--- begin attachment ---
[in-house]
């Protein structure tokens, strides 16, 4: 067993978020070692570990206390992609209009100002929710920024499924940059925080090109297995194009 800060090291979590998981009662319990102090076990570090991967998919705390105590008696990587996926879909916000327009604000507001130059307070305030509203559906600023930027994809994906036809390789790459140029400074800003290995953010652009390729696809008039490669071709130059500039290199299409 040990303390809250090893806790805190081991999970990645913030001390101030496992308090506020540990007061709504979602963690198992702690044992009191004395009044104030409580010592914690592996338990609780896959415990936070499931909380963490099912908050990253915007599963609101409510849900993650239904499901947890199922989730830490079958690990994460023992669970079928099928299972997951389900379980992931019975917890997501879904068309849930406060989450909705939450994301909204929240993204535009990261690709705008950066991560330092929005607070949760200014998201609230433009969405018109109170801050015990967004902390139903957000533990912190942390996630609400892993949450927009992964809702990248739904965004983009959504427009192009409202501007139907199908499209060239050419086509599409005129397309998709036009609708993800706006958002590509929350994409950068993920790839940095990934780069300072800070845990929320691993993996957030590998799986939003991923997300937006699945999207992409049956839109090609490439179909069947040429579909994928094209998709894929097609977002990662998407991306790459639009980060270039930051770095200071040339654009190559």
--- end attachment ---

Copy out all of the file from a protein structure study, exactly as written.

[in-house]
């Protein structure tokens, strides 16, 4: 067993978020070692570990206390992609209009100002929710920024499924940059925080090109297995194009 800060090291979590998981009662319990102090076990570090991967998919705390105590008696990587996926879909916000327009604000507001130059307070305030509203559906600023930027994809994906036809390789790459140029400074800003290995953010652009390729696809008039490669071709130059500039290199299409 040990303390809250090893806790805190081991999970990645913030001390101030496992308090506020540990007061709504979602963690198992702690044992009191004395009044104030409580010592914690592996338990609780896959415990936070499931909380963490099912908050990253915007599963609101409510849900993650239904499901947890199922989730830490079958690990994460023992669970079928099928299972997951389900379980992931019975917890997501879904068309849930406060989450909705939450994301909204929240993204535009990261690709705008950066991560330092929005607070949760200014998201609230433009969405018109109170801050015990967004902390139903957000533990912190942390996630609400892993949450927009992964809702990248739904965004983009959504427009192009409202501007139907199908499209060239050419086509599409005129397309998709036009609708993800706006958002590509929350994409950068993920790839940095990934780069300072800070845990929320691993993996957030590998799986939003991923997300937006699945999207992409049956839109090609490439179909069947040429579909994928094209998709894929097609977002990662998407991306790459639009980060270039930051770095200071040339654009190559």